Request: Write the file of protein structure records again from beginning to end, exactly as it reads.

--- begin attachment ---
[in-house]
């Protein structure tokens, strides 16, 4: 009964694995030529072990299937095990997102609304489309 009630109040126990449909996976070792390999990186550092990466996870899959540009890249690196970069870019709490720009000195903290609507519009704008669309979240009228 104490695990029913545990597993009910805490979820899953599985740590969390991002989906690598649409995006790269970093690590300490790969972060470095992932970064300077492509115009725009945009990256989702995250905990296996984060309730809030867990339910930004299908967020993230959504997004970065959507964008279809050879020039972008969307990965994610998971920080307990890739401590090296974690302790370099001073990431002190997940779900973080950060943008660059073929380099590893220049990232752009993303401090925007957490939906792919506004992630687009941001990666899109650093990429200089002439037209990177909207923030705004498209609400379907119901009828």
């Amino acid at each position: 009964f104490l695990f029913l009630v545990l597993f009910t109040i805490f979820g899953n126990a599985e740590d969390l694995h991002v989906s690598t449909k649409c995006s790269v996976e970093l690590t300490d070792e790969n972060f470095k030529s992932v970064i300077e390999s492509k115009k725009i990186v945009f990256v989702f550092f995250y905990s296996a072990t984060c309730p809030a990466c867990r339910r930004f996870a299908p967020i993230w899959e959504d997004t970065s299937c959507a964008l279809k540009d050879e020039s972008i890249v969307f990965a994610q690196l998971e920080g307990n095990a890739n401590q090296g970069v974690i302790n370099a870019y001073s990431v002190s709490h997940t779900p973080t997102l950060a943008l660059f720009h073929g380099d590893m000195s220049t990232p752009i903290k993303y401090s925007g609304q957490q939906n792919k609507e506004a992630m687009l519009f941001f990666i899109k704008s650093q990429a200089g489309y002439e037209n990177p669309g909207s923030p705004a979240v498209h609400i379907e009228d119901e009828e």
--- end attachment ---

[in-house]
């Protein structure tokens, strides 16, 4: 009964694995030529072990299937095990997102609304489309 009630109040126990449909996976070792390999990186550092990466996870899959540009890249690196970069870019709490720009000195903290609507519009704008669309979240009228 104490695990029913545990597993009910805490979820899953599985740590969390991002989906690598649409995006790269970093690590300490790969972060470095992932970064300077492509115009725009945009990256989702995250905990296996984060309730809030867990339910930004299908967020993230959504997004970065959507964008279809050879020039972008969307990965994610998971920080307990890739401590090296974690302790370099001073990431002190997940779900973080950060943008660059073929380099590893220049990232752009993303401090925007957490939906792919506004992630687009941001990666899109650093990429200089002439037209990177909207923030705004498209609400379907119901009828």
């Amino acid at each position: 009964f104490l695990f029913l009630v545990l597993f009910t109040i805490f979820g899953n126990a599985e740590d969390l694995h991002v989906s690598t449909k649409c995006s790269v996976e970093l690590t300490d070792e790969n972060f470095k030529s992932v970064i300077e390999s492509k115009k725009i990186v945009f990256v989702f550092f995250y905990s296996a072990t984060c309730p809030a990466c867990r339910r930004f996870a299908p967020i993230w899959e959504d997004t970065s299937c959507a964008l279809k540009d050879e020039s972008i890249v969307f990965a994610q690196l998971e920080g307990n095990a890739n401590q090296g970069v974690i302790n370099a870019y001073s990431v002190s709490h997940t779900p973080t997102l950060a943008l660059f720009h073929g380099d590893m000195s220049t990232p752009i903290k993303y401090s925007g609304q957490q939906n792919k609507e506004a992630m687009l519009f941001f990666i899109k704008s650093q990429a200089g489309y002439e037209n990177p669309g909207s923030p705004a979240v498209h609400i379907e009228d119901e009828e």